Other measures for caring for your patient with meningitis include ICP monitoring. The physician may prescribe osmotic diuretics like mannitol to bring down the ICP. For seizures, the physician will prescribe anticonvulsant medications.  

    Sometimes, you may need to involve the surgical team for the drainage of hydrocephalus or abscess. That is required to prevent permanent neurological deficits. 


    Caring for a Patient with Meningitis 

    There are various things you should do to care for your patient with meningitis. 

    As the patient is admitted to the hospital, check the airway, breathing, and circulation. To maintain airway patency, you can intubate the patient. 

    Monitor the patient’s response to therapy. Check for improvement or deterioration in the patient’s health status. Patients with meningitis require a periodic assessment of vital signs and neurological examination. 

    Encourage the patient to have complete bed rest. Elevate the head at a 30-degree angle to relieve the intracranial pressure.  

    To prevent seizures, control the environment and keep noise and light stimuli low.  

    Control hyperthermia to prevent shivering. Assess the patient for fever periodically.  

    A patient with increased ICP may need clarification. If a patient is restrained and fights them, the ICP Institute implements safety precautions to prevent injury from raised ICP or seizures. 

    Reorient the patient to time, place, and person as they are. Patients may need help with increased ICP. Communicate with them and explain the disease process. Allow the family to meet with the patient to help them reorientate. 

    As the patient is on bed rest, implement measures to limit the effects of immobility. Skin care, range of motion exercises, and periodic turning and positioning of the patient are needed. 

    Once the acute phase settles, the need for rehabilitation begins. Assess the patient for any signs of permanent neurological deficits. If any dysfunction is present, a multidisciplinary rehabilitation program is needed to help the patient with rehabilitation.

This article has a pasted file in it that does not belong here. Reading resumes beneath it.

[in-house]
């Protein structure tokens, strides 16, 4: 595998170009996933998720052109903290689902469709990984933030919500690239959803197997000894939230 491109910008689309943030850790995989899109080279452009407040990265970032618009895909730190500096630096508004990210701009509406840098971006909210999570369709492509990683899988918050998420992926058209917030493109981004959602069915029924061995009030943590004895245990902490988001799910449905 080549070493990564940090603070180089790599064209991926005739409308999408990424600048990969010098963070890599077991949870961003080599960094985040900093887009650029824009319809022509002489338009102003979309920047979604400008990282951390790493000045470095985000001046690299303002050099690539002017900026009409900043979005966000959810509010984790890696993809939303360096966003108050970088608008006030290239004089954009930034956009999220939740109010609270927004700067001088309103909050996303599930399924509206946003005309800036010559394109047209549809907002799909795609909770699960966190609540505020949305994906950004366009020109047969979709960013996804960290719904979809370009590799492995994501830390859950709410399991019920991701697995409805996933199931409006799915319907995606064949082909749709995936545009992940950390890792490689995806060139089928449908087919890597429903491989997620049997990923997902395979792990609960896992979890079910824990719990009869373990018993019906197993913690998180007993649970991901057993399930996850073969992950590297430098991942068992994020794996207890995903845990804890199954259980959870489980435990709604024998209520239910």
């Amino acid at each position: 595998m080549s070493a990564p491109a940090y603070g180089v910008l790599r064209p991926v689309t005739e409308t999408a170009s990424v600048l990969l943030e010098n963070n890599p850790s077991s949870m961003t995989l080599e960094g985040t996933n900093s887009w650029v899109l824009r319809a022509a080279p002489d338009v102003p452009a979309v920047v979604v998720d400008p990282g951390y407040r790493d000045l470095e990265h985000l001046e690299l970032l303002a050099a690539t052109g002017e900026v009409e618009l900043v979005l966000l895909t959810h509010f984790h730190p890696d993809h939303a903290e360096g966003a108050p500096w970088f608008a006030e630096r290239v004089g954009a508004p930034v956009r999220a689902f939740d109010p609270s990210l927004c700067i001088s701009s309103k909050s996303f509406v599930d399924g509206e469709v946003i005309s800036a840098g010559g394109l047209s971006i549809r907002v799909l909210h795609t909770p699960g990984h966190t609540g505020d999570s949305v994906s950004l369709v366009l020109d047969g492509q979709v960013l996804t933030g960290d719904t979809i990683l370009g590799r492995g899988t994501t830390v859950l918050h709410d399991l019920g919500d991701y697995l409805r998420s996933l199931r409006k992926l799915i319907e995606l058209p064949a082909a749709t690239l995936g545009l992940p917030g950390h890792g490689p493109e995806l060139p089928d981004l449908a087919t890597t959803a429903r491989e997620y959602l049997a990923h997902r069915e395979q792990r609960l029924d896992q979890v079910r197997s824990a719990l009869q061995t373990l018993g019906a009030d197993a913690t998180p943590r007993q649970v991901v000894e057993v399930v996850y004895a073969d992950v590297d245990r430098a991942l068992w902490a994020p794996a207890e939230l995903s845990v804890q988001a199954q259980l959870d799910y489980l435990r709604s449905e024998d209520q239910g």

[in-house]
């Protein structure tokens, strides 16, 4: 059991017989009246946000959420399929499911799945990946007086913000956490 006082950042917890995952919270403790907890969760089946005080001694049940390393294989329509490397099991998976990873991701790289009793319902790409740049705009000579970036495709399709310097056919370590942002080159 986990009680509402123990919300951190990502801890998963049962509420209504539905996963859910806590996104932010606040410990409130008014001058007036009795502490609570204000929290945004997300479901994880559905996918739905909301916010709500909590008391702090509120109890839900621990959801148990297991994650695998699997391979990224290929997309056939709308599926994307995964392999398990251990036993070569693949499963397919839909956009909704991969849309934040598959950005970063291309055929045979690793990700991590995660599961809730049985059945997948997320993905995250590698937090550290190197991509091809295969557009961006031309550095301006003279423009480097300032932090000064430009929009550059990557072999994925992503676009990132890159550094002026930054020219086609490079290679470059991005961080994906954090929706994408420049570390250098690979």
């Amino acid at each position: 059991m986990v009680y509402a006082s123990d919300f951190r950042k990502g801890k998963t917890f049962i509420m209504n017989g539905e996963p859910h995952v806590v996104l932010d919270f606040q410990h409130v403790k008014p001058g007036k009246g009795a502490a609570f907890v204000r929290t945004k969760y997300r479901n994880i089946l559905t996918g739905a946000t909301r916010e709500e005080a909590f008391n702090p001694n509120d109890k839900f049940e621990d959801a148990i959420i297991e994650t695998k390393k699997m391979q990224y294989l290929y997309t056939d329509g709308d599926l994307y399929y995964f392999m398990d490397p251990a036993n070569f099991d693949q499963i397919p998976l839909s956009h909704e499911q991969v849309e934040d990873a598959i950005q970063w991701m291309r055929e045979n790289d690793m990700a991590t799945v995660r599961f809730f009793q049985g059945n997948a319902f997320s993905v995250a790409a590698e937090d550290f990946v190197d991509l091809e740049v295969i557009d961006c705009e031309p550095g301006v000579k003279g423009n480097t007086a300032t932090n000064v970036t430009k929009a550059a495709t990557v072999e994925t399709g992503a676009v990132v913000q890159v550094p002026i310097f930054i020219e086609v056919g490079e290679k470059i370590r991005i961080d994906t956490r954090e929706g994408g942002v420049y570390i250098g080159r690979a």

Also, check the vision and hearing senses of the patient. 


    Caring for Children with Meningitis 

    The treatment and care for the pediatric population are similar to that of adults. However, children may be agitated and irritable. To soothe a child, encourage the family to be around them. Familiar voices of parents and the soothing touch of mother helps them calm down. To comfort them, their favorite toys can be brought for them. 

    In children, growth and development are essential. After the acute phase, the child should move into rehabilitation. Observe the developmental progress in a child, and if the child lags in it, make appropriate referrals.  

    The Bottom Line

    Meningitis is a serious infection that requires prompt management. If left untreated, it can have long-lasting effects. Mostly, it occurs due to bacterial causes, which have an aggressive course. Urgent antibiotic therapy helps in treating meningitis. 

    A patient with meningitis may be anxious and irritated. Sometimes, the family members may also be excessively worried. Therefore, counsel your patient and the attendant and explain the nature of the disease.